However, what has Parks and Recreation in such a good place right now is that it is unwilling to sacrifice things important to these characters just for the sake of comedy: stories like those in “Woman of the Year” are driven by people who care rather than people who don’t understand, and while there is quite a lot of humour in the episode it all comes from a place of good-natured ribbing more than spite or something similarly unpleasant.
“The Fourth Floor”
December 3rd, 2009
That Parks and Recreation is a consistently funny comedy is no longer a surprise, and we’re also to the point in “The Fourth Floor” where we’re not even learning anything particularly new about these characters and their dynamics. Rather, the show has turned into what every good comedy should be: a showcase for these characters, these actors, and these writers to tell stories that make us laugh and enrich the universe without necessarily having to expand that universe.
The interactions found within “The Fourth Floor” are ones we’ve seen in the past, picking up on elements of “Greg Pikitis” in order to tell the story of Tom Haverford’s (not-so) loveless marriage coming to an end and how Leslie, and the rest of the office, react to the news. What makes it work so well is how carefully the writers control Leslie’s response to the crisis, and how use two and develop two separate locations (Jurassic Fork and the Glitter Factory) to house that drama in a way that allows the characters to learn what we already know in a way that is both funny and more resonant than it could have been.
“Ron and Tammy”
November 5th, 2009
“Now listen to one of mine.”
There’s nothing special about “Ron and Tammy,” except that it’s probably the funniest Parks and Recreation to date.
There’s a guest star, yes, but not one who feels overly forced into the story or on who the show relies too heavily. There’s no special event taking place in the context of the episode to make things more exciting than usual, and there’s even a B-Plot that has nothing to do with the A-Plot. And if you were to write down the plot of the episode without any context (which would read “Leslie and Ron feud with Library Services over an Empty Lot”), you would probably think this episode would be downright dreadful.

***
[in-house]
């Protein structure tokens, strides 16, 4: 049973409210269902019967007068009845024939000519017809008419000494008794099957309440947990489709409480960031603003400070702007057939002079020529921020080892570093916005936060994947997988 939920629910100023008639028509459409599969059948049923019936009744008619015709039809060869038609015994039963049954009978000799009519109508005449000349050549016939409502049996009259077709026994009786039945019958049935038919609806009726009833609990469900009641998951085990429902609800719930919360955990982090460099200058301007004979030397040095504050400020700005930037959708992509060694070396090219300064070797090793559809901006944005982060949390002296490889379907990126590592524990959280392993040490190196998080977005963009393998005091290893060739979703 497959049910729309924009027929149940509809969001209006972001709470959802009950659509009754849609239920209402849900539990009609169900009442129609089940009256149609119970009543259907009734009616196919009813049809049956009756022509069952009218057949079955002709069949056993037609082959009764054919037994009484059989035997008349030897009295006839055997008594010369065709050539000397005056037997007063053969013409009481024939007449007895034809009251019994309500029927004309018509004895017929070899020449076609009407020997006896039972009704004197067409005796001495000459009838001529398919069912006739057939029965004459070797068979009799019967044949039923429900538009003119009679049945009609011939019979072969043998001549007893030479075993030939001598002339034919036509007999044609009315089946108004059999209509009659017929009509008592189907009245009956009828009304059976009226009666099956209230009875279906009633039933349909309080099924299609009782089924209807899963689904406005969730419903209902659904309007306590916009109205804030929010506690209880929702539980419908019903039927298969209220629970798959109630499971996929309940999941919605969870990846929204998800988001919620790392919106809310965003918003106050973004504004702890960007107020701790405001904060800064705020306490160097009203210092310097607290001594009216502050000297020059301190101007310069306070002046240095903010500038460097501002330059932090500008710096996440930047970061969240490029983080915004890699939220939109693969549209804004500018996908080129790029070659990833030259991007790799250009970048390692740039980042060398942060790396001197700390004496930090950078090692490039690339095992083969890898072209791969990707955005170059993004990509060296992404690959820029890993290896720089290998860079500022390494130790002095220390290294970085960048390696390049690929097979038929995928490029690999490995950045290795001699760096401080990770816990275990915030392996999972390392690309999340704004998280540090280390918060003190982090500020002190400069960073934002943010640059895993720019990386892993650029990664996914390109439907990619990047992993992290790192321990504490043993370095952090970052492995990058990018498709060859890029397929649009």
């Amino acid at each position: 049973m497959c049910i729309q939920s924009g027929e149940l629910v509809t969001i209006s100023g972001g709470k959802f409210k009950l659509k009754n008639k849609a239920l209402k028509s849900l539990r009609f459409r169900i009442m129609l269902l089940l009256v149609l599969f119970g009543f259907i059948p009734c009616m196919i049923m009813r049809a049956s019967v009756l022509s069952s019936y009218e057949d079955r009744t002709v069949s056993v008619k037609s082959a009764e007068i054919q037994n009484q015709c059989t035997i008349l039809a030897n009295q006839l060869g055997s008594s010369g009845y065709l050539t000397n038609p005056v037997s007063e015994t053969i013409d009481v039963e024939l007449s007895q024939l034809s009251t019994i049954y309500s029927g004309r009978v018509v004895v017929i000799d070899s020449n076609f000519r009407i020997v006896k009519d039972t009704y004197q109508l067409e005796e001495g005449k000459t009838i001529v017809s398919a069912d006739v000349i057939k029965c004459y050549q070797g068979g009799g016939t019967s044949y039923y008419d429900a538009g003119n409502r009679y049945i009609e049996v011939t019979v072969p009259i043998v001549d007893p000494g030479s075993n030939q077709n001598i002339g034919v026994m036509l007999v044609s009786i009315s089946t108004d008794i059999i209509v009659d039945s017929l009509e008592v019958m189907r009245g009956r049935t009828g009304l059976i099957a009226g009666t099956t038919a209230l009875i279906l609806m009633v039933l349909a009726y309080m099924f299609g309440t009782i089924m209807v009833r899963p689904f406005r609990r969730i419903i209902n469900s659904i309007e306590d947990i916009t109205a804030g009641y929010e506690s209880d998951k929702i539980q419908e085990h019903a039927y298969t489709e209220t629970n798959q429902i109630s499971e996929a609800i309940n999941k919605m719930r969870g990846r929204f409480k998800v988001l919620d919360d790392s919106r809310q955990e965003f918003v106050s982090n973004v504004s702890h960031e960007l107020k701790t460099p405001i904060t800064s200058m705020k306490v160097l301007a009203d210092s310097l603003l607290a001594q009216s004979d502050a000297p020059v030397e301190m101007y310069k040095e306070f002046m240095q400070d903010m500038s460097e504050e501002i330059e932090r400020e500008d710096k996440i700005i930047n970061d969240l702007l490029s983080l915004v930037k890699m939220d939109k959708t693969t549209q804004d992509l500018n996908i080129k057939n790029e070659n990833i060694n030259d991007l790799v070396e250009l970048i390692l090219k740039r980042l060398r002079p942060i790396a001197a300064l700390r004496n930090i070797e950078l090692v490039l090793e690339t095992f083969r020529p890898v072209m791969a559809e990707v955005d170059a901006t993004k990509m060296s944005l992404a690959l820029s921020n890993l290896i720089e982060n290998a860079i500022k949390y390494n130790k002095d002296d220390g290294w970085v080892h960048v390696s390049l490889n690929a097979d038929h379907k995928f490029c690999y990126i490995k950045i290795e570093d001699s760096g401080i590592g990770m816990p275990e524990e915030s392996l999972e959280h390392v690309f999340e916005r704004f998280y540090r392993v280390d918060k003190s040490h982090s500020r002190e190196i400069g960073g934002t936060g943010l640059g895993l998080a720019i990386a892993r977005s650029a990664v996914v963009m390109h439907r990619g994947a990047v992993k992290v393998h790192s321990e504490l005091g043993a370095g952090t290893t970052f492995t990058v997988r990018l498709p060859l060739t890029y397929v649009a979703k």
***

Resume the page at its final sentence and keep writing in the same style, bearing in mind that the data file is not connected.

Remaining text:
But what makes this episode so special is that this episode is less an aberration and more a sign that the momentum just isn’t going to go away, and that this sitcom has finally found its groove. The episode’s situation is one of the show’s funniest, and it features some of the best lines in the show’s short lifespan, but it feels like the show could have just as funny a scenario in the future without any trouble. It is an episode that not only convinces you that it is great, but also that the show behind the episode is just as strong if not stronger for having spawned it.
If you are for some reason still one of those people who never gave this show a chance, you need to watch this episode not because it is singularly great but because it is symptomatic of a broader greatness. You’ve been listening to the other guys, with their offices and sketch comedy shows, for long enough: tonight, listen to the genius of Ron F**kin’ Swanson.
May 14th, 2009
When The Office ended its six-episode first season, it really didn’t have anything to wrap up or even celebrate: “Hot Girl,” the season finale, was noteworthy for its first real sense of Pam’s jealousy of Jim dating anyone, but it was just another episode of the series in a lot of ways. Since Parks and Recreation is not only from the same creative minds but is also getting exactly the same six-episode first season leading into a normal second one, it’s hard not to compare “Rock Show” to the finale that came before it.
I’d say that Greg Daniels and Michael Schur have learned some lessons since then, as this is without question a more suitable finale, but intelligently not one that pretends this was a normal season or that we really know these characters. While the party at the center of the episode was successful in its efforts to display some humorous sides to the show’s funniest characters, and the various musical interludes let us enjoy the hilarity of Chris Pratt’s Andy, for the most part the episode shed some light on the three people who are probably the closest to being real characters, giving them each an added touch of humanity that will serve the series really well as it moves forward.
It may have taken six episodes to get there, but I think we’re to the point where Parks and Recreation has put its cards on the table, and earned its spot in NBC’s fall schedule on its own merit as opposed to that of its big brother.